Let's say you want to know if the amount of candy adults eat influences the number of times they brush their teeth in a day. Your independent variable is candy - you will manipulate how many pieces of candy they eat. Your dependent variable is the number of times they brush their teeth in a day. This is a ratio scale: they can brush their teeth zero times/day, and brushing their teeth 6 times/day is twice as often as 3 times/day. You could make as many groups as you'd like for this, with each group being supplied with and asked to eat a different amount of candy each day. You could select your subjects from a subject pool of undergraduates at a university Psychology department; make sure you randomly assign them to the groups below. Imagine you do the following:
Group 1: given no candy
Group 2: given 10 Smarties and 2 pieces of licorice
Group 3: given 50 Smarties and 10 pieces of licorice
Group 4: given 100 Smarties and 20 pieces of licorice
You would have to ask your subjects to not eat any other sources of candy, and to diary every time they brushed their teeth as well as what they ate every day, so that you could control for average sugar intake. However, with random assignment to groups, this should be quite balanced. Your hypotheses would be:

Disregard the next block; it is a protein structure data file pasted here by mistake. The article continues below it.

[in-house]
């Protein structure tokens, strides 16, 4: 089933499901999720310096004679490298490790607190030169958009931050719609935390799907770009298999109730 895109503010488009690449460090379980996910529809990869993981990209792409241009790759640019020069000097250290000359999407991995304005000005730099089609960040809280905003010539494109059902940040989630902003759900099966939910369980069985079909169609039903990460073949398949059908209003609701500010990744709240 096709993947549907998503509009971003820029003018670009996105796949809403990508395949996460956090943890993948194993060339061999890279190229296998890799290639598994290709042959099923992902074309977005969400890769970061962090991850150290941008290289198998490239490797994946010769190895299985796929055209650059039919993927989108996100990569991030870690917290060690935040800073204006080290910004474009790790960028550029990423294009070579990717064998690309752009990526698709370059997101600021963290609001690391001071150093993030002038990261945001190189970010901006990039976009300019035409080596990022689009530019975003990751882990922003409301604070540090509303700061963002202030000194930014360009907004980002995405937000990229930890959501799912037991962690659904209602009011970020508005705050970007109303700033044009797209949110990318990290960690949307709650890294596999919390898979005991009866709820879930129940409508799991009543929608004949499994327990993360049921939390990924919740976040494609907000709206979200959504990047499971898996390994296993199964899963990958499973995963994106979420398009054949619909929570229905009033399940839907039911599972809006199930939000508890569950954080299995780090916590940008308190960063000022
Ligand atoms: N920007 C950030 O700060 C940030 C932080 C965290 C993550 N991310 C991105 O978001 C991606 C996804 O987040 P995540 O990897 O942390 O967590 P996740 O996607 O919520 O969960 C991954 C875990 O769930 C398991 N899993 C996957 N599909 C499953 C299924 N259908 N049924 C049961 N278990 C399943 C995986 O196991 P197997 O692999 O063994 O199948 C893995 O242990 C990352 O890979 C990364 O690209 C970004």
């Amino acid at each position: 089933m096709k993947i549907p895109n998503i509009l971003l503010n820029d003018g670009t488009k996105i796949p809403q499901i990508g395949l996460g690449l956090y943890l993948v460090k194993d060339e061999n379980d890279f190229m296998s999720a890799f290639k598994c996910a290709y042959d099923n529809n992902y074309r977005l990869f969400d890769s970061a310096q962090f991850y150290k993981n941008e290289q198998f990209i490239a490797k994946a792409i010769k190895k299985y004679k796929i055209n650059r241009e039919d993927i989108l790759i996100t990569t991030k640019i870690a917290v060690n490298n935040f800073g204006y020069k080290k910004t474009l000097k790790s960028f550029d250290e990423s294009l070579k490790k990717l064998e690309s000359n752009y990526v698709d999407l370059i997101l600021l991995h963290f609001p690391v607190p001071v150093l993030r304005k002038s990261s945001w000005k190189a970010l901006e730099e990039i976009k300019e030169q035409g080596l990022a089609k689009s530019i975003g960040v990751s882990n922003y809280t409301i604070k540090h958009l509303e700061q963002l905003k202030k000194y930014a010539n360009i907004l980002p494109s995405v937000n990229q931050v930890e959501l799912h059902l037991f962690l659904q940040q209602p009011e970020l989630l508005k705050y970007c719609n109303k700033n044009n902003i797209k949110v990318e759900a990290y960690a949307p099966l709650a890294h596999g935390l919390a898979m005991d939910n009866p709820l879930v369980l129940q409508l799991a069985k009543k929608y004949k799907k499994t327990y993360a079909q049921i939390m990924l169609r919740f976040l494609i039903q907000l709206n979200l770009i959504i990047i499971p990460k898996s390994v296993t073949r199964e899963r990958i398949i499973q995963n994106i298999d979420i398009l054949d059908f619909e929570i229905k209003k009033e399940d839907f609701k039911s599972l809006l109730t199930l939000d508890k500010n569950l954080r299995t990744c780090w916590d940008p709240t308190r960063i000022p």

Null: all four groups will brush their teeth the same number of times/day
Alternative: all four groups will not brush their teeth the same number of times/day
Alternative: all groups are not equal
Note that it would be poor form to make your alternative hypothesis directional; that would be more appropriate for a regression analysis.
For now, you only need two groups: 1. candy and 2. no candy
You probably need twenty or so in each group. You would make a one tail hypothesis.
What would it be?
You might want to record time brushing teeth rather than frequency, since the distribution of frequency will have a small range and may not be normal.
What do you think?
It does simplify the design to go with two groups only, but I would suggest going with a rather extreme difference - maybe go with Group 1 & Group 3, just so that there's enough difference in the candy intake to (probably) cause a difference. Just make sure you mention how much candy the 'candy' group is receiving.
I agree with having 20-25 people in each group. You could, alternatively, run a ...
The posting discusses how to use hypothesis testing to make conclusions about how adults can be manipulated to improve their oral hygiene based on candy consumption.